Wednesday, December 06, 2006
By Cultural Correspondent - The Daily Star - Dhaka,Bangladesh
Wednesday, October 4, 2006
The genesis of Pakistani band 'Junoon' (obsession or passion in Urdu) is interesting. Apparently the name came to lead guitarist and vocalist Salman Ahmad in a dream when he 'saw' one of his teachers shaking him and saying, "Tumhey mousiqui junoon hai!" (meaning "You have an obsession for music!").
Currently comprising, Ahmad and Ali Azmat (lead and vocalist), enthusiastic audiences eagerly await every new release. Both members have released their debut solo album in the market. According to Azmat and his team, they are back in the studio for his second solo album, which will be launched in 2007. Ahmad on the other hand claims that Junoon will release their eighth studio album in the year 2007.
The popular band was formed in 1990 by Ahmad and included Azmat on vocals and Nusrat Hussain on keyboards. The group was later complemented by Brian O'Conell (bass guiter), while band manager Shehryar Ahmad provided the backing.
Though the band's first album, the self-titled Junoon, failed to create a stir in the Pakistani music industry, their second album Talaash began creating a cult following for Junoon. However, it was only after their 1995 release of their third album, Inquilaab (Revolution) that Junoon's popularity reached a zenith.
According to Ahmad: "Our music blends rock with Sufi (a mystical strain of Islam) sentiments. The poetry and songs of Bulle Shah and Baba Farid, both renowned Sufi saints, have attracted me. I have also been inspired by other Sufi masters who believed that it is only through love that one comes closer to each other and God." Junoon's tunes blend rock guitars, bluesy vocals with eastern inputs such as tablas, raga-inspired melodies, traditional Paksitani folk music and Sufi poetry.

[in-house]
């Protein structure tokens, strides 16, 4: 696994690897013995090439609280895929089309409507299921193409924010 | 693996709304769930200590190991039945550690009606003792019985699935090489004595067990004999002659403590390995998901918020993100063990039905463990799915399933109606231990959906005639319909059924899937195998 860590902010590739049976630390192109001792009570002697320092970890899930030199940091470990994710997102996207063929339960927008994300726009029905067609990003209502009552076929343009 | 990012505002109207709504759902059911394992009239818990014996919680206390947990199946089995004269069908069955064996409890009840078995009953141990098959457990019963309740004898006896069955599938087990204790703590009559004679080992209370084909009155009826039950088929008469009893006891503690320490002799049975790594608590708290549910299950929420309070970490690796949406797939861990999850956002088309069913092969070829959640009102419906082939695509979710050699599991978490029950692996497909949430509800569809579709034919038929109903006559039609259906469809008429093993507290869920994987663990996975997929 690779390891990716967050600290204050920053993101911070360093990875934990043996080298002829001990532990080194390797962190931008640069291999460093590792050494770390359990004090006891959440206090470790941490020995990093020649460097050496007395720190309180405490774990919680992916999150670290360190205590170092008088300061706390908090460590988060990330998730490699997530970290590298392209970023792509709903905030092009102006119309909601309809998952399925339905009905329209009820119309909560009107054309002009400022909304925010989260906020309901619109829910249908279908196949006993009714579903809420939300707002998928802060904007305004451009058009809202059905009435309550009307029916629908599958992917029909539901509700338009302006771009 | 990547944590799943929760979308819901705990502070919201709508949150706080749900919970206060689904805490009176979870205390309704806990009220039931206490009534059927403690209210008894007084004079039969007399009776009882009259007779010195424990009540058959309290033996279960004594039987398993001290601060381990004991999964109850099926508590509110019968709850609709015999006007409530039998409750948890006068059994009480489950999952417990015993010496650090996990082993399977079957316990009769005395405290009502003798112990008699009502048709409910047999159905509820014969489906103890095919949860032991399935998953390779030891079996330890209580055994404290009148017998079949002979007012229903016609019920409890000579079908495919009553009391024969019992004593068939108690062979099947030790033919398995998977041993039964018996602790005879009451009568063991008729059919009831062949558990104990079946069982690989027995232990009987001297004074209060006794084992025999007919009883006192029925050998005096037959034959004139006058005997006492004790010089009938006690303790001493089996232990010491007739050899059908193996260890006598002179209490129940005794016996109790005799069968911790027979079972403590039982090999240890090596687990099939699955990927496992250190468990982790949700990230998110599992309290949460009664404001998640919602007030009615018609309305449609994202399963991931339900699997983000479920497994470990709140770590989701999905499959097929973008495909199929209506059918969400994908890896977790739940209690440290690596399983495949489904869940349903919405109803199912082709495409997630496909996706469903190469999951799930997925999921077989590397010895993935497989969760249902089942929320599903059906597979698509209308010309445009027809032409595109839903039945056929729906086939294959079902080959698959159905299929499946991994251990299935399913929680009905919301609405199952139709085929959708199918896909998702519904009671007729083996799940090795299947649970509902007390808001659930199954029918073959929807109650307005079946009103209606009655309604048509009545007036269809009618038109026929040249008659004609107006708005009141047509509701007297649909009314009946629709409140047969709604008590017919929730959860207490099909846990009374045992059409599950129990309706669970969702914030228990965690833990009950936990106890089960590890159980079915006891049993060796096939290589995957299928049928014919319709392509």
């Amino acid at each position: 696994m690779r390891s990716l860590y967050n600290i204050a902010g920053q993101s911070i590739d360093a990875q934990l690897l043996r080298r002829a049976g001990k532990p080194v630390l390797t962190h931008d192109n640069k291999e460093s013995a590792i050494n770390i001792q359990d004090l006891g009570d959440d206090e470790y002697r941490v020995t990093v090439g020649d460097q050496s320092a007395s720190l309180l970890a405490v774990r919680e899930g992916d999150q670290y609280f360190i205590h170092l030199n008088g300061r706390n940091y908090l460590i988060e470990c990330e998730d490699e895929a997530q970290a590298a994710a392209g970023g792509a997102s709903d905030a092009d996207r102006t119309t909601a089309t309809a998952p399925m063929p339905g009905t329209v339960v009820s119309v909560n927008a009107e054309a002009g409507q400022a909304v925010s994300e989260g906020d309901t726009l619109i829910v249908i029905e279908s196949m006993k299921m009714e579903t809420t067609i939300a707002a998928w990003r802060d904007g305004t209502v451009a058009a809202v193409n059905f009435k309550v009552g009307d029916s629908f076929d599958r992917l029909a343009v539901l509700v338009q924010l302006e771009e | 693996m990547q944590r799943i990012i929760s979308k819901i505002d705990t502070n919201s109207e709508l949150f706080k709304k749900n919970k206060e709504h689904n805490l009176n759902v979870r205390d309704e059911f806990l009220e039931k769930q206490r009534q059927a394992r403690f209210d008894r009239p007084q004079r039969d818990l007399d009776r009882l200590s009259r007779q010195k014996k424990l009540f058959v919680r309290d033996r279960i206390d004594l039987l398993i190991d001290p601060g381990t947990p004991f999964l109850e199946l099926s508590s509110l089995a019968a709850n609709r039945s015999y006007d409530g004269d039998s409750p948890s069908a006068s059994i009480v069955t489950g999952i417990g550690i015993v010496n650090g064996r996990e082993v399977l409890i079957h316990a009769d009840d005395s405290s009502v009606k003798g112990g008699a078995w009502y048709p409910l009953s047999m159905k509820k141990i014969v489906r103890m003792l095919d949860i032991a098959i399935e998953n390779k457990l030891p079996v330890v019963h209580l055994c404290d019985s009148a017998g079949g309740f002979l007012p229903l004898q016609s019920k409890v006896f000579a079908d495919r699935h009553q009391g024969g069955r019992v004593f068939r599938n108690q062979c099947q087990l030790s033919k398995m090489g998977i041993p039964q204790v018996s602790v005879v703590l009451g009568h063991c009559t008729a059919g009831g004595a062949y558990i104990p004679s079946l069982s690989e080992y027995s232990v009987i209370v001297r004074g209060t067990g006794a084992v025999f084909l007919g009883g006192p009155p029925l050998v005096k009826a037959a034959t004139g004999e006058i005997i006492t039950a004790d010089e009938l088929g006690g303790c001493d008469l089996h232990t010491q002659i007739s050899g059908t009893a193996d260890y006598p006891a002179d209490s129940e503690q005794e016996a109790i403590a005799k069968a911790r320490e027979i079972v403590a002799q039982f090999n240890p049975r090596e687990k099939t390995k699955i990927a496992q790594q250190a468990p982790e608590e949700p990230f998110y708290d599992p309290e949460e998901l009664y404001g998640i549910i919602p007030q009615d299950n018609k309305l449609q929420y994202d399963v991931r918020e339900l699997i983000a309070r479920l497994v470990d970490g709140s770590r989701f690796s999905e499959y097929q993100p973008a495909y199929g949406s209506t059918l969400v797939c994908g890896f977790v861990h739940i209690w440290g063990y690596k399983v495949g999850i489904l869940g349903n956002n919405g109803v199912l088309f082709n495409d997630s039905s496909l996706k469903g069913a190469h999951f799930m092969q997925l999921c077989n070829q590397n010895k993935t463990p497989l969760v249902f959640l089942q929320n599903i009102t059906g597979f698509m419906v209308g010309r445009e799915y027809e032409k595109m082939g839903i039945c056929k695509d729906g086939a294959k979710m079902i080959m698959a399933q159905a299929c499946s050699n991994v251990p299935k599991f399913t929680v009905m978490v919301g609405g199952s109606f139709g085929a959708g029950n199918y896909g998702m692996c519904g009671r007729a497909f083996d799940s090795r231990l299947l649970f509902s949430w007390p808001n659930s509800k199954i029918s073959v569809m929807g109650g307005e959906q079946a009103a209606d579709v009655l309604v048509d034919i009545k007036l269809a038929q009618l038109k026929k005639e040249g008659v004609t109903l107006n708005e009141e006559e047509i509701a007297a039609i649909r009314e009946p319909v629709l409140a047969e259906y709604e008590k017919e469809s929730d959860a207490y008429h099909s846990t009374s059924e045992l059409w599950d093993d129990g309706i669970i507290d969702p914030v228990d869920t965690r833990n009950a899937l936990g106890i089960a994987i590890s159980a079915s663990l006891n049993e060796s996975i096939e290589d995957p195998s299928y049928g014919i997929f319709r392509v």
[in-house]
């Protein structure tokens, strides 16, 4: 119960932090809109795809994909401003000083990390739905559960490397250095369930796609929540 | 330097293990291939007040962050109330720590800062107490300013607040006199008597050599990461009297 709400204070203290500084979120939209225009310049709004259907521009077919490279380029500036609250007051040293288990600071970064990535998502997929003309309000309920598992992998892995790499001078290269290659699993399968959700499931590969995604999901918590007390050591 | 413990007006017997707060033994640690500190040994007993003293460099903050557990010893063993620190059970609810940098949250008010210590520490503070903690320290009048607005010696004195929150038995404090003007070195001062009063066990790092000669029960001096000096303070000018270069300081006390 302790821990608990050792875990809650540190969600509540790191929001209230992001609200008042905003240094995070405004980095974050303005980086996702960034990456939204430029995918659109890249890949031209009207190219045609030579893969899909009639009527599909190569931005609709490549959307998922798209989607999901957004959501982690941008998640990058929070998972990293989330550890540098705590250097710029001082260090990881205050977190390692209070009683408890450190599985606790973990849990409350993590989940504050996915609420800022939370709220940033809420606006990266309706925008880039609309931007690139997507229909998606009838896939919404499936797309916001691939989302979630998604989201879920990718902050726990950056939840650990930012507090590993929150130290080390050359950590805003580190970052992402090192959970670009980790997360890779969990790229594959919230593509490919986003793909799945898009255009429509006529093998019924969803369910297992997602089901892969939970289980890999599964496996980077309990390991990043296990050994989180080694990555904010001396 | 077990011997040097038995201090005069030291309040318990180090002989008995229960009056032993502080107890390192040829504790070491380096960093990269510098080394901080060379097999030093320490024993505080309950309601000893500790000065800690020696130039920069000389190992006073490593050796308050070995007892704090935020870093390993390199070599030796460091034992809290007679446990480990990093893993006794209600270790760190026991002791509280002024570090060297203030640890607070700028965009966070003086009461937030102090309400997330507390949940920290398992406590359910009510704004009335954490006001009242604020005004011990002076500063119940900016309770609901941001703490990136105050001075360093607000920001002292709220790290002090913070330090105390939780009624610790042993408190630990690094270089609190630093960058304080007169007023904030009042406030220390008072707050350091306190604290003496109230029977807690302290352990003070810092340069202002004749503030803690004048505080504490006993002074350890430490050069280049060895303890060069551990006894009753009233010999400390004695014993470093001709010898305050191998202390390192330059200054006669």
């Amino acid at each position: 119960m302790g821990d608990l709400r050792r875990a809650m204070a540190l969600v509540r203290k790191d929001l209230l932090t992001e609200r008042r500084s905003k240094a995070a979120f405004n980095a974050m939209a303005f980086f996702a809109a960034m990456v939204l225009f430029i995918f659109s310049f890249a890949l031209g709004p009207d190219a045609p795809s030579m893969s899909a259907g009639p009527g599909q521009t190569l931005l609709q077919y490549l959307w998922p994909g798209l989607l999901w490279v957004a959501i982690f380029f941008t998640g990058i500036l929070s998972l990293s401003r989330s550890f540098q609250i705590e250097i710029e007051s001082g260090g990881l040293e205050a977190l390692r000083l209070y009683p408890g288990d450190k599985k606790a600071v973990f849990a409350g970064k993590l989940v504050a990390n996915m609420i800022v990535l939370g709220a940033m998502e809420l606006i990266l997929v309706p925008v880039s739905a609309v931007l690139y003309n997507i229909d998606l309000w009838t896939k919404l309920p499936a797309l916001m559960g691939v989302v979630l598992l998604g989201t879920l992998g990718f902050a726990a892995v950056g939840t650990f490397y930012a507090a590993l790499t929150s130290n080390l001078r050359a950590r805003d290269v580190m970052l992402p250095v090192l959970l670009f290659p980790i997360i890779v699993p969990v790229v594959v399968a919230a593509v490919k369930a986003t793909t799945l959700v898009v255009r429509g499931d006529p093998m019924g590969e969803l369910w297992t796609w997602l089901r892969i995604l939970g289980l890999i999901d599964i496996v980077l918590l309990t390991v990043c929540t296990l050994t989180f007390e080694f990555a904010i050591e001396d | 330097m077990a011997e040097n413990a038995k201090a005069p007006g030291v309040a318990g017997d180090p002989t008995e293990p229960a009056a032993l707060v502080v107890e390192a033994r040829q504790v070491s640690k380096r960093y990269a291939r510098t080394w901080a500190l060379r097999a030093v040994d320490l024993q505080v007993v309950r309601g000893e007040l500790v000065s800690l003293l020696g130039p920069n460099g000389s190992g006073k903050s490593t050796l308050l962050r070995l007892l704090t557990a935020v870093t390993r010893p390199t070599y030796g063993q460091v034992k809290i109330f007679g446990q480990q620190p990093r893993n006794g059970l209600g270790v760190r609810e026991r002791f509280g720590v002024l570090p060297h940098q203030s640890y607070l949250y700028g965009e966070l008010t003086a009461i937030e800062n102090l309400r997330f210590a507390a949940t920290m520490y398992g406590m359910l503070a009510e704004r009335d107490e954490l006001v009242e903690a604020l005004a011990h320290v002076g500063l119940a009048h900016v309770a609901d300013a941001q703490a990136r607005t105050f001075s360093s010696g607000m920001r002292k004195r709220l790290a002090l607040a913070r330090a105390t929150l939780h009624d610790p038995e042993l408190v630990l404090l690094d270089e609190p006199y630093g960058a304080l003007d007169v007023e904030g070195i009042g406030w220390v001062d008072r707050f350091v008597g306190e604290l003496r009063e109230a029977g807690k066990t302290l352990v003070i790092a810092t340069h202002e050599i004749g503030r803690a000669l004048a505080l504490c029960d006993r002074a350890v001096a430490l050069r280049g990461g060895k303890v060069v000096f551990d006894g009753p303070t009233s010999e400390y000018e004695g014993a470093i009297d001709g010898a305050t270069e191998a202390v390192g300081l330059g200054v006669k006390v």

A landmark is Junoon's career is the immensely popular hit single Sayonee (1998), a part of their successful fourth studio album Azadi (Freedom). A year later Junoon released their fifth studio album, named Parvaaz (The Flight), based largely on the poetry of Baba Bulleh Shah. The album was recorded and mixed at Abbey Road Studios in London and hailed by the critics as the group's best work to date. Another laurel was the award of Best International Group at the Channel [V] Music Awards in New Delhi in November 1999 where Sting, Def Leppard and Prodigy performed along with Junoon.
Among other achievements of the group: a UNESCO invitation to perform at the Millennium Peace Concert in 1999 in Paris; the release of Ishq (2001) and Deewar (2003); the appointment of Ahmad as Goodwill Ambassador by the United Nations. Likewise, following the 9/11 attacks, Junoon helped to organise a concert at the General Assembly on UN Day with Junoon and an Indian group performing at the Assembly Hall, a first of its kind. They also released what they called their first English language single, No more -- a tribute to 9/11 victims.
The last few years have been productive for Junoon. In 2003 their song Garaj Baras was selected as part of the soundtrack for the Pooja Bhatt film Paap, which topped the charts in 2004. Pappu yaar tang na kar, a single by the band, again leapfrogged to the no 1 spot in Pakistan.
In 2005, bass guitarist of the band Brian O'Connell returned to his native New York. Pakistani musician Mekal Hazzan and the band's producer John Alec have been playing bass guitar for live shows in his place. A reunion took place in Dubai, UAE in March 2006.
Junoon is still that same sensational entity that it was when it released Inquilab and Aazadi. Fans await great music and lots of it in their next album.